The Lord God declares through His prophet Jeremiah: “Behold, the days are coming, declares the Lord, when I will fulfill the promise I made to the house of Israel and the house of Judah. In those days and at that time I will cause a righteous Branch to spring up for David, and He shall execute justice and righteousness in the land. In those days Judah will be saved, and Jerusalem will dwell securely. And this is the name by which it will be called: ‘The Lord is our righteousness.’”
The year is 587 BC and for the last decade the Babylonian Empire has decimated the tiny nation of Judah. With three specific major military campaigns, Babylon defeated and exiled many of the people of Judah. The most devastating blow came in the year 587 when Babylon leveled Jerusalem—including the temple. It was gone—destroyed. The symbol of the nation, the center of worship for a number of the people was no more. How did it come to this?
Well, we need to go back to a promise God had made many years before when the tiny nation of Judah was part of a larger nation we know of as Israel under the leadership of King David. One day God told David, “The Lord declares to you that the Lord will make you a house. When your days are fulfilled and you lie down with your fathers, I will raise up your offspring after you, who shall come from your body, and I will establish his kingdom. He shall build a house for my name, and I will establish the throne of his kingdom forever. I will be to him a father, and he shall be to me a son. When he commits iniquity, I will discipline him with the rod of men, with the stripes of the sons of men, but my steadfast love will not depart from him, as I took it from Saul, whom I put away before you. And your house and your kingdom shall be made sure forever before me. Your throne shall be established forever.” Whereas the reign of Saul’s family ended with Saul, God promises that the reign of David’s family would have no end. The rule of David’s dynasty is to be eternal.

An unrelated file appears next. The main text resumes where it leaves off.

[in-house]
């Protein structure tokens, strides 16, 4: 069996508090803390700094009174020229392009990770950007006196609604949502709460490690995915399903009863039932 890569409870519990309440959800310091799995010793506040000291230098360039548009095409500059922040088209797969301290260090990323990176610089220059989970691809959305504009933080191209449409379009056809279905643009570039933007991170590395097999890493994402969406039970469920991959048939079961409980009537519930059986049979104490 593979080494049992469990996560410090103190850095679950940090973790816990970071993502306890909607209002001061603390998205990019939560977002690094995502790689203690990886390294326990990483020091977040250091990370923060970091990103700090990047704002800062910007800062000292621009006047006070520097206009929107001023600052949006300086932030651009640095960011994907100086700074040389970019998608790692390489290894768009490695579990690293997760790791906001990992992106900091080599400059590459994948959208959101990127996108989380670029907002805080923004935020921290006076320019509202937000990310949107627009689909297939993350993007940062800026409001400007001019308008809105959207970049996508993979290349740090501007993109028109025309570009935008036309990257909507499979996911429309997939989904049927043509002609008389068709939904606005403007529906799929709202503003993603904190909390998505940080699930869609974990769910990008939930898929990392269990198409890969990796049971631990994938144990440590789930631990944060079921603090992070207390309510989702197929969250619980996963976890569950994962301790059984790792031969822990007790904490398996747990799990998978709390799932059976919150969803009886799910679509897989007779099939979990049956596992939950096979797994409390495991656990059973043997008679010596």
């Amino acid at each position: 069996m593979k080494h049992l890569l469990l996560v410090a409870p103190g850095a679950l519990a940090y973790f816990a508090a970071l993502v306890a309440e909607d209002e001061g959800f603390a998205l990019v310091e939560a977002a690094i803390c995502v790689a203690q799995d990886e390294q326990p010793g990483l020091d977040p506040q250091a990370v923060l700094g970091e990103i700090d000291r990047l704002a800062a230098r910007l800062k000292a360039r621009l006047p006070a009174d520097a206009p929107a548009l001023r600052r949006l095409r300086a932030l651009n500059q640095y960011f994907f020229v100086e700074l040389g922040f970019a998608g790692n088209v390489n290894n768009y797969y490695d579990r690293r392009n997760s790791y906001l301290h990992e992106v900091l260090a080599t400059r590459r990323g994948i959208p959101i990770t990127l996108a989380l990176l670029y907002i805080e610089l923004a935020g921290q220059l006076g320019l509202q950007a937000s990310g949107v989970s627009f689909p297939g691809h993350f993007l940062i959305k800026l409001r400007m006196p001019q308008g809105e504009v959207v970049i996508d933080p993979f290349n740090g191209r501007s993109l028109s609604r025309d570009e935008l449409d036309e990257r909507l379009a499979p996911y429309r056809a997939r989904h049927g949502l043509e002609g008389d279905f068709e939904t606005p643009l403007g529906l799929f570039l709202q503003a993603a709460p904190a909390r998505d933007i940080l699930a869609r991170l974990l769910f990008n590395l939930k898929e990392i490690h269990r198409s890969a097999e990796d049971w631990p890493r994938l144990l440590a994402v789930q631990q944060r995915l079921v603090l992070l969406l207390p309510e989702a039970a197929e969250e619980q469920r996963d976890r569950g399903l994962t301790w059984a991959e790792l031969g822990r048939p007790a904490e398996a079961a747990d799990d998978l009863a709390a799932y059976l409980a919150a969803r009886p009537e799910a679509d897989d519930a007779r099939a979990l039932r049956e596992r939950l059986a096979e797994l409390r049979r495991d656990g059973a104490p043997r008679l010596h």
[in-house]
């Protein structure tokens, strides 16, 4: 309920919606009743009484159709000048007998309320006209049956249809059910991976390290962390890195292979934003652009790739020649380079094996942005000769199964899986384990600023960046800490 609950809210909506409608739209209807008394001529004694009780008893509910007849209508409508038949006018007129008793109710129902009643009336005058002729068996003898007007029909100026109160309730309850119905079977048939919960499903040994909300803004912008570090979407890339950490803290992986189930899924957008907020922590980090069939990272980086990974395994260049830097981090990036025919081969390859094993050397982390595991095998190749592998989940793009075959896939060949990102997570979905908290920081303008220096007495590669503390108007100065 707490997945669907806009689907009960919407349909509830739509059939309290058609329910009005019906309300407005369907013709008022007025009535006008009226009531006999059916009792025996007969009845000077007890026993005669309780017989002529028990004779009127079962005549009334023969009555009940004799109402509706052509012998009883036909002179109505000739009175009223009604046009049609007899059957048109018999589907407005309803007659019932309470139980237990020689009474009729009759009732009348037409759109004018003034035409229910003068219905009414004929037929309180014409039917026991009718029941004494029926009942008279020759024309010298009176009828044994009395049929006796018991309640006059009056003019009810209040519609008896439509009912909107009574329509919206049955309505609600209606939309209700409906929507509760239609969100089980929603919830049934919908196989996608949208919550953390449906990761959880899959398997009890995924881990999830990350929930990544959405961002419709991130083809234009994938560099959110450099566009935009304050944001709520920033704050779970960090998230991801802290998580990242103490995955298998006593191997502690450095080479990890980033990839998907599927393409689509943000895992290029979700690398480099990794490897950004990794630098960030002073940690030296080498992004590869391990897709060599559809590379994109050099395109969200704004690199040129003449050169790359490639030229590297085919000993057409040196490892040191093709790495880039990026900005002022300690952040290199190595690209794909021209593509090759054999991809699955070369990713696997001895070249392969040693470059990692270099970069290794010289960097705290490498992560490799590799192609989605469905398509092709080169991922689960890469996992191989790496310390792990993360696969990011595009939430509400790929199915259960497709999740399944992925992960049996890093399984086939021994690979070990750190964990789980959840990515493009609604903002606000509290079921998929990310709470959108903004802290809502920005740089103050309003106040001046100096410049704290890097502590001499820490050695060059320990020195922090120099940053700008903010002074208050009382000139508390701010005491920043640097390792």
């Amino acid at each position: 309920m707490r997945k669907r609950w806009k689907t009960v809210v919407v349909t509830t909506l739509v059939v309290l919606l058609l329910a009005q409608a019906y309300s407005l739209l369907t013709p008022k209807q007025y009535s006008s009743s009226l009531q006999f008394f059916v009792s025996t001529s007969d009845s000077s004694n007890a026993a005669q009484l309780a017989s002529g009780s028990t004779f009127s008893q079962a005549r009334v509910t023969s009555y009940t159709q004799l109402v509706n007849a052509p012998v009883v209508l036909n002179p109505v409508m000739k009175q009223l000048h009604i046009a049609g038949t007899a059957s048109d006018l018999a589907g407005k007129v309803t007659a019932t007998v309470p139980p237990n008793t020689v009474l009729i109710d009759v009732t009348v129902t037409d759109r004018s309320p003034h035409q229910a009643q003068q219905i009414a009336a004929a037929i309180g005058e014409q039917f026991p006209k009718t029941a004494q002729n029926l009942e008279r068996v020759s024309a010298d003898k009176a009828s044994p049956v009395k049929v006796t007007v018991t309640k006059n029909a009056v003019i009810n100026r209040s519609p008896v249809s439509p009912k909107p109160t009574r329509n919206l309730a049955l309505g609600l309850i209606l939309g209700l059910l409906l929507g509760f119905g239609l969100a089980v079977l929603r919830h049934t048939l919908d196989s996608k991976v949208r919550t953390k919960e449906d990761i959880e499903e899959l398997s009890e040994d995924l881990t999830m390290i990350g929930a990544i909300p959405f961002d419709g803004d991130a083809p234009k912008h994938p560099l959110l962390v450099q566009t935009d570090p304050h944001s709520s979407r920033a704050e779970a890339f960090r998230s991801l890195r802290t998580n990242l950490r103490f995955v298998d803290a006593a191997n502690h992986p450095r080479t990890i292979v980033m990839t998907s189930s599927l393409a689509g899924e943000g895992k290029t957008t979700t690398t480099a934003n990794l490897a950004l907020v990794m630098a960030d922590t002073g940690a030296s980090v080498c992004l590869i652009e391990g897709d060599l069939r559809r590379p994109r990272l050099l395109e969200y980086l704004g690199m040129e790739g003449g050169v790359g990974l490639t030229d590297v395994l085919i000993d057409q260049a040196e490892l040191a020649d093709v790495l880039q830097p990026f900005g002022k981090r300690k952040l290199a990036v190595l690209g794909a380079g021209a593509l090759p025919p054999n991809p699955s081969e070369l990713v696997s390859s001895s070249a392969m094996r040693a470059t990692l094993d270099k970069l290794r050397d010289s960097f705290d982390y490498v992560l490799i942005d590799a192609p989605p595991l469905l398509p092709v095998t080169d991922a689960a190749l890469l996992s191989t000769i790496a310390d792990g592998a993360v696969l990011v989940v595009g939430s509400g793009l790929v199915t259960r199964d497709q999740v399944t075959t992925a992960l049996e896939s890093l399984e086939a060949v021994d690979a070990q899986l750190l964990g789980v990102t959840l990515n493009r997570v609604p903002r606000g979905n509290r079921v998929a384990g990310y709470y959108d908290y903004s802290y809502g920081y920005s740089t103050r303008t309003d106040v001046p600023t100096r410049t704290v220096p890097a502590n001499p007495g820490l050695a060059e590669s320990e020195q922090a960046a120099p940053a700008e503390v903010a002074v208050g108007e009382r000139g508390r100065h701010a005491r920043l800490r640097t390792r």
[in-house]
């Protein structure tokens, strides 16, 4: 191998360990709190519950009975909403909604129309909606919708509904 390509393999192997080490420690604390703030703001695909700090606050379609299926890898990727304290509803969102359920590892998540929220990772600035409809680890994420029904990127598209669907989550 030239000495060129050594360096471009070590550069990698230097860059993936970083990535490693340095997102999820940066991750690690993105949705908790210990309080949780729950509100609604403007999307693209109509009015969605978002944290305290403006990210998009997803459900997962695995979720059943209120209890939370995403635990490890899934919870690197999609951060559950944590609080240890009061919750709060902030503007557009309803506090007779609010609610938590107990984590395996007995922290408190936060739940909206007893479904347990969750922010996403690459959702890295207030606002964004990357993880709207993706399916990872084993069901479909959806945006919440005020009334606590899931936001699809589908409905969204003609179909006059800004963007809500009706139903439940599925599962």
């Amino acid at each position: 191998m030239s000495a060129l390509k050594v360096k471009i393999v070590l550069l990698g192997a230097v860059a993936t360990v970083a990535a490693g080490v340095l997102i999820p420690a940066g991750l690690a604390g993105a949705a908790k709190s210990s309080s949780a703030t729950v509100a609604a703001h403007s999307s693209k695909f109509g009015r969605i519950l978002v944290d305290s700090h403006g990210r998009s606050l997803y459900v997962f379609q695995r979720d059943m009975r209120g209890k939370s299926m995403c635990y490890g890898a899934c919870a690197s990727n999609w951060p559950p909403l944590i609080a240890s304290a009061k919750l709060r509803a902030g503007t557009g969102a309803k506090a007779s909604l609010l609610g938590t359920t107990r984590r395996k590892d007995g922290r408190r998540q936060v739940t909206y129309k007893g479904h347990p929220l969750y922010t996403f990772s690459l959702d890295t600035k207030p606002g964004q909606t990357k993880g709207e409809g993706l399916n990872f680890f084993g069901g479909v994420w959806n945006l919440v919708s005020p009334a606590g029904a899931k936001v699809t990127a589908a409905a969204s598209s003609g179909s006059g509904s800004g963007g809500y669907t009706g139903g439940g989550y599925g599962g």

This doesn’t mean everything went flawlessly for the Israelite kings and people. Sadly, the descendants of David very often waxed and waned in their faithfulness to the Lord. Solomon chased after other gods. One day the Lord told him that as a punishment the kingdom would be torn in two. The result of his faithlessness was a northern kingdom called Israel and a southern kingdom called Judah.
Various kings—unrelated to King David—ruled Israel, so very, very often in total wickedness. These kings devoted themselves to other gods. It all began when King Jeroboam didn’t want his people to travel to worship in Jerusalem in the southern kingdom. Therefore, he constructed two statues of calves—two idols—to whom the citizens of the northern kingdom would offer sacrifice. The idol worship grew from there. Elijah spent his days as a prophet to the northern kingdom during the terrible rule of Ahab and Jezebel. Eventually, during the 8th century BC, the northern kingdom was ruthlessly defeated by the Assyrian Empire. The northern kingdom was no more.